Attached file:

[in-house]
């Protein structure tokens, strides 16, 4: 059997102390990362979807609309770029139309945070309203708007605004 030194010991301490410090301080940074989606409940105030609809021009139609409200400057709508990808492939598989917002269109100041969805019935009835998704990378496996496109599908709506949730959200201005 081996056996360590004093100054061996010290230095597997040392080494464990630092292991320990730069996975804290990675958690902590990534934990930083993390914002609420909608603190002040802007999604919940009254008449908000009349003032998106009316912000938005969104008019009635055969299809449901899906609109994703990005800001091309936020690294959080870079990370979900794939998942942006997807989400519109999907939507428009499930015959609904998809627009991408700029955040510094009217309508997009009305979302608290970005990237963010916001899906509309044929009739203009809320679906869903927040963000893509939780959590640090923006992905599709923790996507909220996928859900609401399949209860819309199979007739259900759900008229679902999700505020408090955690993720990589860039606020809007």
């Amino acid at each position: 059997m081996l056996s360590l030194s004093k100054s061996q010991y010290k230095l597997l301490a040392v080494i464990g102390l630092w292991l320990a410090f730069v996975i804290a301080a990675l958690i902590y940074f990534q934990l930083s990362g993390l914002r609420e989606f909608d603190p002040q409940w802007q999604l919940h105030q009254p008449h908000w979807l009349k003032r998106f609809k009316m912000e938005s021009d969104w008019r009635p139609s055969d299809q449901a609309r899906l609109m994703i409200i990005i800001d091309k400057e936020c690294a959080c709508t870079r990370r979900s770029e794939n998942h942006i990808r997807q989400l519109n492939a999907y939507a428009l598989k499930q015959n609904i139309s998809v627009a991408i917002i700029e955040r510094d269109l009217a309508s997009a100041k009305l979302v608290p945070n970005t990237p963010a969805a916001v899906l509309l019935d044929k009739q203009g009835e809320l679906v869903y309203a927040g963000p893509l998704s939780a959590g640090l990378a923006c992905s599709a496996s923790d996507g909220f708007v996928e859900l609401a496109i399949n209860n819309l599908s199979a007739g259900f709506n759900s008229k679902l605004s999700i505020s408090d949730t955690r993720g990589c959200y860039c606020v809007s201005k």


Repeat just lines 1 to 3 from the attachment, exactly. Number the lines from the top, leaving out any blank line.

[in-house]
């Protein structure tokens, strides 16, 4: 059997102390990362979807609309770029139309945070309203708007605004 030194010991301490410090301080940074989606409940105030609809021009139609409200400057709508990808492939598989917002269109100041969805019935009835998704990378496996496109599908709506949730959200201005 081996056996360590004093100054061996010290230095597997040392080494464990630092292991320990730069996975804290990675958690902590990534934990930083993390914002609420909608603190002040802007999604919940009254008449908000009349003032998106009316912000938005969104008019009635055969299809449901899906609109994703990005800001091309936020690294959080870079990370979900794939998942942006997807989400519109999907939507428009499930015959609904998809627009991408700029955040510094009217309508997009009305979302608290970005990237963010916001899906509309044929009739203009809320679906869903927040963000893509939780959590640090923006992905599709923790996507909220996928859900609401399949209860819309199979007739259900759900008229679902999700505020408090955690993720990589860039606020809007």
């Amino acid at each position: 059997m081996l056996s360590l030194s004093k100054s061996q010991y010290k230095l597997l301490a040392v080494i464990g102390l630092w292991l320990a410090f730069v996975i804290a301080a990675l958690i902590y940074f990534q934990l930083s990362g993390l914002r609420e989606f909608d603190p002040q409940w802007q999604l919940h105030q009254p008449h908000w979807l009349k003032r998106f609809k009316m912000e938005s021009d969104w008019r009635p139609s055969d299809q449901a609309r899906l609109m994703i409200i990005i800001d091309k400057e936020c690294a959080c709508t870079r990370r979900s770029e794939n998942h942006i990808r997807q989400l519109n492939a999907y939507a428009l598989k499930q015959n609904i139309s998809v627009a991408i917002i700029e955040r510094d269109l009217a309508s997009a100041k009305l979302v608290p945070n970005t990237p963010a969805a916001v899906l509309l019935d044929k009739q203009g009835e809320l679906v869903y309203a927040g963000p893509l998704s939780a959590g640090l990378a923006c992905s599709a496996s923790d996507g909220f708007v996928e859900l609401a496109i399949n209860n819309l599908s199979a007739g259900f709506n759900s008229k679902l605004s999700i505020s408090d949730t955690r993720g990589c959200y860039c606020v809007s201005k």